In his seminal 1969 book about major league baseball, former Yankees pitcher Jim Bouton wrote about his salary negotiation with Seattle Mariners' Manager Barney Schultz.
Bouton came fully armed for the meeting with reams of statistics showing how many games he'd saved, runners he'd stranded, etc. His goal was a modest salary increase for the upcoming season. Schultz, after reviewing Bouton's data, flung the pages back at the pitcher and yelled, 'Tell your statistics to shut up. No raise.'
I was reminded of the Bouton-Schultz saga as I powered through an otherwise extraordinarily superb research paper co-published by Advertising Age and JWT, and called. 'The rise of the real mom.'
It's a lengthy treatise that examines what today's mom really wants and needs, and updates the conventional wisdom that most women aspire to be 'super mom.’ According to the report, the real mom 'wants' four things:
1) To make every dollar count
2) To put her family first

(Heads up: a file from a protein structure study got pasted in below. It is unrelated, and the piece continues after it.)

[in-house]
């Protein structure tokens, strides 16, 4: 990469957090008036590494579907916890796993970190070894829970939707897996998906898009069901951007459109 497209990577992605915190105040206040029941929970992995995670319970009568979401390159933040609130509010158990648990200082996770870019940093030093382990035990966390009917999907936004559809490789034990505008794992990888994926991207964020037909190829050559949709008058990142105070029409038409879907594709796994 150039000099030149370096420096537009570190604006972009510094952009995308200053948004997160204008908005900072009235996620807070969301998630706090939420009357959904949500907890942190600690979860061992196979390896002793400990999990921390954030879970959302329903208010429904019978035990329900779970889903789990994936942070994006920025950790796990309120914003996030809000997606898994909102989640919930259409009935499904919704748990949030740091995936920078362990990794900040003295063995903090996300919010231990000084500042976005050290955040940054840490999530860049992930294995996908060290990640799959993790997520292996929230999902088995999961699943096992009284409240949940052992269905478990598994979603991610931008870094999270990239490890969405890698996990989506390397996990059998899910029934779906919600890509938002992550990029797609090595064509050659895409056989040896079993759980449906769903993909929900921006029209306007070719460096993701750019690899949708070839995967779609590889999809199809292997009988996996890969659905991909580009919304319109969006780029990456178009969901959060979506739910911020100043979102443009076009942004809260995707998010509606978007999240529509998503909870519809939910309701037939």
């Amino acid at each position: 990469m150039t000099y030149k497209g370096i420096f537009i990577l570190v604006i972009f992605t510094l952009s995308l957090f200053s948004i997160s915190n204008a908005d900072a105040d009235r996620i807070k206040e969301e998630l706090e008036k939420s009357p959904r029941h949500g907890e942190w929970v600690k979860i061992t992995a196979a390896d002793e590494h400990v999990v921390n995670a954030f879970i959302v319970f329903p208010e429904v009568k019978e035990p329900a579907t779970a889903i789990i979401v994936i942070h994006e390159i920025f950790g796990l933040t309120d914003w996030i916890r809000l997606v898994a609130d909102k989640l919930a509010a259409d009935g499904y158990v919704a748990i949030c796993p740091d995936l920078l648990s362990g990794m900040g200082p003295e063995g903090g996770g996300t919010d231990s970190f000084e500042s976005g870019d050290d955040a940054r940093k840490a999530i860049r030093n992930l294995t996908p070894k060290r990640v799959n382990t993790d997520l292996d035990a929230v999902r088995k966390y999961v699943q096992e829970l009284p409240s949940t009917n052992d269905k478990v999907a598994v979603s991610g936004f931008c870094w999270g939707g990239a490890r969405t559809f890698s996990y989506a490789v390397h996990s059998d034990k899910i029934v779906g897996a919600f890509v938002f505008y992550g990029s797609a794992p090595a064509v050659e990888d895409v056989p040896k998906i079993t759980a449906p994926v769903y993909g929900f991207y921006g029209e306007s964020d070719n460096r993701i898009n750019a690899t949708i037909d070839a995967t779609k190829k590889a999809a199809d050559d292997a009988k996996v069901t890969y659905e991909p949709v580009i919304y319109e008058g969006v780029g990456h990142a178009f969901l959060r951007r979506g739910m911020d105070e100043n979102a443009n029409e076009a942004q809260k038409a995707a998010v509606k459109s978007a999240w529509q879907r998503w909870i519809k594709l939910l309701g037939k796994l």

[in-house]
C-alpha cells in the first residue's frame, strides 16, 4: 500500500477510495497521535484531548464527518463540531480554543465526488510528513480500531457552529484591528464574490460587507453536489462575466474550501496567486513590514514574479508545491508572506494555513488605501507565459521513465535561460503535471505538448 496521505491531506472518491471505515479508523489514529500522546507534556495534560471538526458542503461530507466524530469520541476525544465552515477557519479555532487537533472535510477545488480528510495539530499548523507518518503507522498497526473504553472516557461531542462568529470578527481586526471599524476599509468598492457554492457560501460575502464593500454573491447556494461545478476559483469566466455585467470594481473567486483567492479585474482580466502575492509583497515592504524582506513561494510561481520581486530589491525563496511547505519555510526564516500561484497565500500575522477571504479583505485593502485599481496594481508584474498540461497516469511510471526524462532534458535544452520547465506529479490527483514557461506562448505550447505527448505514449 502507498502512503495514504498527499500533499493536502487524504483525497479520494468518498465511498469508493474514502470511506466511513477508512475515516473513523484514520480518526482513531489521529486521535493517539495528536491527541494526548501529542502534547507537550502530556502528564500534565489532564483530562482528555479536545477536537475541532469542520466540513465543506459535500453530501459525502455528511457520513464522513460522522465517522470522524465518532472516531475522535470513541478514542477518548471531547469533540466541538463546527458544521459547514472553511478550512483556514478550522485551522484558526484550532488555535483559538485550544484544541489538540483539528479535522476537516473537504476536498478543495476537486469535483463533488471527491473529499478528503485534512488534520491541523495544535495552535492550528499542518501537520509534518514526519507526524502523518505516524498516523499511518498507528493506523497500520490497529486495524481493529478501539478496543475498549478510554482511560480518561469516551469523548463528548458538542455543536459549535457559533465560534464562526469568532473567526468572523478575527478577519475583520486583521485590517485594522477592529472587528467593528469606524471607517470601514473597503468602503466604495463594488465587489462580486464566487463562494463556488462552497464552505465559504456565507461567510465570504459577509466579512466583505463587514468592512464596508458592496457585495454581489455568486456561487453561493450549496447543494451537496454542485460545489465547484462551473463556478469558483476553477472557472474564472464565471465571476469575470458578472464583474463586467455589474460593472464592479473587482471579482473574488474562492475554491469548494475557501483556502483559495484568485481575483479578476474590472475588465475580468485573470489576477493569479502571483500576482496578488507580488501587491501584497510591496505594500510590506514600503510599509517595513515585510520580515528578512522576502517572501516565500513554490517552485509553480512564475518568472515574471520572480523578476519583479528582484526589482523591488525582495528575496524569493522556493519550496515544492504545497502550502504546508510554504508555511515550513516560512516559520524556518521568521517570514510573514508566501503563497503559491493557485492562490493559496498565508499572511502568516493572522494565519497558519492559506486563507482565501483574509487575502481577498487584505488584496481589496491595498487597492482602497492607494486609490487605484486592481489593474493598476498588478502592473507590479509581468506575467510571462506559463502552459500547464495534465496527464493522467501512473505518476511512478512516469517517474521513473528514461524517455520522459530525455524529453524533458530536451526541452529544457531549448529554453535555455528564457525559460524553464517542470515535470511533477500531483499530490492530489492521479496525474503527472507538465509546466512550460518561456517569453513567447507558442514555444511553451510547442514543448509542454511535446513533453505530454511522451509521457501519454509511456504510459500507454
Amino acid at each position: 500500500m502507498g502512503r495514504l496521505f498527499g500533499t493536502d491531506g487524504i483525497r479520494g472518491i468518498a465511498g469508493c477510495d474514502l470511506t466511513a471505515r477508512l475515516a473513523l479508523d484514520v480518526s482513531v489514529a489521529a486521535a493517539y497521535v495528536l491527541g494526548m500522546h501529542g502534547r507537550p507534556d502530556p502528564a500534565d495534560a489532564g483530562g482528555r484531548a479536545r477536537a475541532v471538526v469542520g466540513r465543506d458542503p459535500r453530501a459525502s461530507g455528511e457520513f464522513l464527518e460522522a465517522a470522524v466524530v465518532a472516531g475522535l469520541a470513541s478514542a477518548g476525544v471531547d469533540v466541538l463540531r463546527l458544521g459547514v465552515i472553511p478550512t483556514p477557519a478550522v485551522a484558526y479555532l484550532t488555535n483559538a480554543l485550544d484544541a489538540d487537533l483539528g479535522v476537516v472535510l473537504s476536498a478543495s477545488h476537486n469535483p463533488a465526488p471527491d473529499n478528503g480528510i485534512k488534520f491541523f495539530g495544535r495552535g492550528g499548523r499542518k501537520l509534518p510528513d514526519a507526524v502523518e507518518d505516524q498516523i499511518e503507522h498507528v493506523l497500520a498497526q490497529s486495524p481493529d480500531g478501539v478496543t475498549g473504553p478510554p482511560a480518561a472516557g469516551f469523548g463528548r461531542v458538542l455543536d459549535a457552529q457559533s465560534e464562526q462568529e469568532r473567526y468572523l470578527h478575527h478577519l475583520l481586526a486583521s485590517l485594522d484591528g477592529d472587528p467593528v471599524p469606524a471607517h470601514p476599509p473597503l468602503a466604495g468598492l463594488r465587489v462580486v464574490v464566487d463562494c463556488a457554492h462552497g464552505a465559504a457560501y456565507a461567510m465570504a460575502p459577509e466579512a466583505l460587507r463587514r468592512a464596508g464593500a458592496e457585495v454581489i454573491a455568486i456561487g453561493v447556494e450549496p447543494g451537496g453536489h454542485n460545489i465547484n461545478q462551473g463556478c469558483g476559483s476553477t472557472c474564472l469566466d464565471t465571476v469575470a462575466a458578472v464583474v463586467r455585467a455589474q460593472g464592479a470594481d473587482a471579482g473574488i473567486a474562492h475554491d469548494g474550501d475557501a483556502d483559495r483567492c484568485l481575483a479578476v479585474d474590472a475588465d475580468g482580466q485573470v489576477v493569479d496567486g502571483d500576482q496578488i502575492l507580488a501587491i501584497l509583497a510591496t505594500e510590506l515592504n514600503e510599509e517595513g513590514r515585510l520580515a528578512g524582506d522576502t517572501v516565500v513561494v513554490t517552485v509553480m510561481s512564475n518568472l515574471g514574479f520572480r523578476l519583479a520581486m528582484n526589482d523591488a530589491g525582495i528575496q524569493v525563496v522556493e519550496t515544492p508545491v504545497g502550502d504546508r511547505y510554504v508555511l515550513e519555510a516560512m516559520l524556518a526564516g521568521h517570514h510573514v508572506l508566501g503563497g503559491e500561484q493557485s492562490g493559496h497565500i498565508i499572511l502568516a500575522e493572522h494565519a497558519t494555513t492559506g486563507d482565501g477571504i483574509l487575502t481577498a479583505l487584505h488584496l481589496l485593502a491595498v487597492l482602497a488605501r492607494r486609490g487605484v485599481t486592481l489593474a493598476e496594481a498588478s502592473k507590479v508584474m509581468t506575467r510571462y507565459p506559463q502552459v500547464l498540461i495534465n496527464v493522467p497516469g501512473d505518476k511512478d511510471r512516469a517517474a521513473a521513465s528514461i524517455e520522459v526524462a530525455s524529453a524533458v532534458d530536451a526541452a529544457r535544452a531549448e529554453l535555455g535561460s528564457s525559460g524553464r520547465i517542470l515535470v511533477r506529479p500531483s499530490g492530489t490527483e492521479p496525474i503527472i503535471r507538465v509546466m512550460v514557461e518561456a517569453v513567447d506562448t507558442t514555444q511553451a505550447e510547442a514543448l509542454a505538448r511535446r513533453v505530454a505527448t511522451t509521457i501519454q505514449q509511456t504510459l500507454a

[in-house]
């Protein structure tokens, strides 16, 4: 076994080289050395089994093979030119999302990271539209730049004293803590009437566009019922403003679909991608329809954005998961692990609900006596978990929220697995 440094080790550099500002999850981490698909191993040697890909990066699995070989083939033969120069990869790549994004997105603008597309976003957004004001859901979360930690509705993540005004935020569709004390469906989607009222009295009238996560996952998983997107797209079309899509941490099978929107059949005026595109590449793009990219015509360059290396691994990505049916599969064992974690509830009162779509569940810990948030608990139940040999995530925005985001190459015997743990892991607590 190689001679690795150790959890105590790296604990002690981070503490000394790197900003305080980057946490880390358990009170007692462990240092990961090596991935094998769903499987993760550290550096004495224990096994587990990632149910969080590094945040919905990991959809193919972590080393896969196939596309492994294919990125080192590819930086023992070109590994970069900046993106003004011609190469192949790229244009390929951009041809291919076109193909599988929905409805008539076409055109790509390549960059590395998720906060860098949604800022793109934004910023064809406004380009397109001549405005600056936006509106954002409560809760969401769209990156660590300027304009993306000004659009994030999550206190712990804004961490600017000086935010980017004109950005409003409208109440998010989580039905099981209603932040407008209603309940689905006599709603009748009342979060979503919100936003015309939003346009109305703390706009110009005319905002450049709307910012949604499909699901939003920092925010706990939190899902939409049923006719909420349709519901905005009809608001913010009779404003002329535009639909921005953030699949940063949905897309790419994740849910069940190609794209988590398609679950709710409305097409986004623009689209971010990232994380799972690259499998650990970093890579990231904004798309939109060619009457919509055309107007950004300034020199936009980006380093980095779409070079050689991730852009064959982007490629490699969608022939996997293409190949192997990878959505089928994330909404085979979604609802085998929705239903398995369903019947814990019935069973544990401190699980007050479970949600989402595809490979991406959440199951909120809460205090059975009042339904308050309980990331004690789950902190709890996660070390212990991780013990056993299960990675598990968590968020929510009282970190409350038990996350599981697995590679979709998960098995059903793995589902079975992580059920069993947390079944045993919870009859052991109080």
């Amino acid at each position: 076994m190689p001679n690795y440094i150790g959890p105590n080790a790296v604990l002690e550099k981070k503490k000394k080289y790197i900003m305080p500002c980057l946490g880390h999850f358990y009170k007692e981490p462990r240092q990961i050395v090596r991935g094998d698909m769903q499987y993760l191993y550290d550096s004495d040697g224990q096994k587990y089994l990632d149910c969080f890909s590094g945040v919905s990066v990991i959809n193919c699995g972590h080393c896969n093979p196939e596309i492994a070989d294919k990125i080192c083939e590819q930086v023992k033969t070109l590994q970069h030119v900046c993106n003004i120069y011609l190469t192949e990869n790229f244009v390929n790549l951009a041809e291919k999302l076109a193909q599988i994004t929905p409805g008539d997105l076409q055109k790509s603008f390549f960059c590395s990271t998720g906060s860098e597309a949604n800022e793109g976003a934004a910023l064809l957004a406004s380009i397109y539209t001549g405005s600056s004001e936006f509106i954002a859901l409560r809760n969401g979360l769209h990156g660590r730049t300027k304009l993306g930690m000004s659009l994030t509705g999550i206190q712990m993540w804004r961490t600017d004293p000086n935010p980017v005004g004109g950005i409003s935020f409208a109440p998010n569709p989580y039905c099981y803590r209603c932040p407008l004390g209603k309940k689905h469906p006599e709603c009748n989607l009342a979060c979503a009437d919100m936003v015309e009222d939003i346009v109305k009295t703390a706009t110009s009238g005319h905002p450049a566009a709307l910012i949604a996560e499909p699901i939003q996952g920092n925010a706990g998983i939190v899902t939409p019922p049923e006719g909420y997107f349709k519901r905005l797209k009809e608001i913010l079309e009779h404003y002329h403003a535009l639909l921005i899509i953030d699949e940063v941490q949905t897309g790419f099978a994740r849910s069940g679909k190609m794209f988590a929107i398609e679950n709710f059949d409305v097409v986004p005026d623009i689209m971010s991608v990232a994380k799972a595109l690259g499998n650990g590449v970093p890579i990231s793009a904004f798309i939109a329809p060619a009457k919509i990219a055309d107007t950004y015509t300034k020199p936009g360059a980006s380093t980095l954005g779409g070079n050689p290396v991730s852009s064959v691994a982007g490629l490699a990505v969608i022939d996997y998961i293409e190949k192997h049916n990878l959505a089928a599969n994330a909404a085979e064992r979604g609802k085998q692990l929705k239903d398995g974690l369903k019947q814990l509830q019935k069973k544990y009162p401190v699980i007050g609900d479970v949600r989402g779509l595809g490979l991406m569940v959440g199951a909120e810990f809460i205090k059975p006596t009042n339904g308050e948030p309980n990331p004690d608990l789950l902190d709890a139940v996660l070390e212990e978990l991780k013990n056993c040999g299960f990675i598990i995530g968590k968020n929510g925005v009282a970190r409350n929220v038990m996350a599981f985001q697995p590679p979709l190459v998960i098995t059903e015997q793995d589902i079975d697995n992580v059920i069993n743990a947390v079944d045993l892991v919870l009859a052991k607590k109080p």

3) Permission to be imperfect (Ladies: permission granted by RepMan, for what that's worth)
4) To be seen as more than just a mom
I was really soaking up the insights until I was stopped in my tracks by what I saw as both negative stereotyping and, frankly, a cheap shot taken at the expense of who else, but men.
In discussing parenting, the report says only men aged 30-44 prioritize parenting as much as women. It goes on to state that, when it comes to parenting, 'men peak at 30 to 44 and dramatically de-prioritize parenting as they age. For men, it's like, I've done my job, I've gone to the baseball games, I've paid for your college education; now you're on your own.' That quote came from Marian Muley, founder of the 85% Niche, a consulting firm dedicated to helping business grow market share among women across ethnic, racial and socioeconomic lines.
Well, Ms, Muley, if your strategy to help businesses grow market share among women includes antagonizing men, then you've succeeded. I can tell you, point blank, that your suggestion that men 'check out' on parenting once the kids are grown, is patently false (and hurtful, to boot).
I have never been more engaged in my kids' lives than I am now. Both Chris, 24, and Catharine, 21, would attest to that. Furthermore, I know countless 'men of a certain age,' who are just like me, including my 89-year-old, dad.
It's a shame to see an otherwise incredibly informative report dragged down by an isolated piece of Feminist propaganda.
So, Ms, Muley: two things:
1) I promise not to stereotype moms if you promise not to stereotype dads, and
2) Tell your statistics to shut up!